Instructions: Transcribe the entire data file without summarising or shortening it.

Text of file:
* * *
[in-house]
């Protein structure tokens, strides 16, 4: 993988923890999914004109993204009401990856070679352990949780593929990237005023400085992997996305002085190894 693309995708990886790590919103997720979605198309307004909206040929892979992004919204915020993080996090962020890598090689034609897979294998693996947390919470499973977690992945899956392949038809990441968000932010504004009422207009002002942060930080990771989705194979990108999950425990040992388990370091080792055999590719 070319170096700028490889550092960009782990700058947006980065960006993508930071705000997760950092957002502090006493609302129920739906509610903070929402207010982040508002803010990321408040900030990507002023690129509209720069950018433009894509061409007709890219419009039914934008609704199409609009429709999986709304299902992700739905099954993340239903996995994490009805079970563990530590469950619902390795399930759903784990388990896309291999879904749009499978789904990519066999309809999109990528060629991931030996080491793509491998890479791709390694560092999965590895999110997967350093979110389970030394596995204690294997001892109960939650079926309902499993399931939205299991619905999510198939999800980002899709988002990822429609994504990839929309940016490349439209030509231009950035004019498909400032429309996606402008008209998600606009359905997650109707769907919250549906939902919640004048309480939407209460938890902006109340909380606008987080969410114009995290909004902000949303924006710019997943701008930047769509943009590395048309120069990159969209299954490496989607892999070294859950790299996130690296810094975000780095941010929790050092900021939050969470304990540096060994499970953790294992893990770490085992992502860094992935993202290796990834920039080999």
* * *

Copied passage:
[in-house]
């Protein structure tokens, strides 16, 4: 993988923890999914004109993204009401990856070679352990949780593929990237005023400085992997996305002085190894 693309995708990886790590919103997720979605198309307004909206040929892979992004919204915020993080996090962020890598090689034609897979294998693996947390919470499973977690992945899956392949038809990441968000932010504004009422207009002002942060930080990771989705194979990108999950425990040992388990370091080792055999590719 070319170096700028490889550092960009782990700058947006980065960006993508930071705000997760950092957002502090006493609302129920739906509610903070929402207010982040508002803010990321408040900030990507002023690129509209720069950018433009894509061409007709890219419009039914934008609704199409609009429709999986709304299902992700739905099954993340239903996995994490009805079970563990530590469950619902390795399930759903784990388990896309291999879904749009499978789904990519066999309809999109990528060629991931030996080491793509491998890479791709390694560092999965590895999110997967350093979110389970030394596995204690294997001892109960939650079926309902499993399931939205299991619905999510198939999800980002899709988002990822429609994504990839929309940016490349439209030509231009950035004019498909400032429309996606402008008209998600606009359905997650109707769907919250549906939902919640004048309480939407209460938890902006109340909380606008987080969410114009995290909004902000949303924006710019997943701008930047769509943009590395048309120069990159969209299954490496989607892999070294859950790299996130690296810094975000780095941010929790050092900021939050969470304990540096060994499970953790294992893990770490085992992502860094992935993202290796990834920039080999």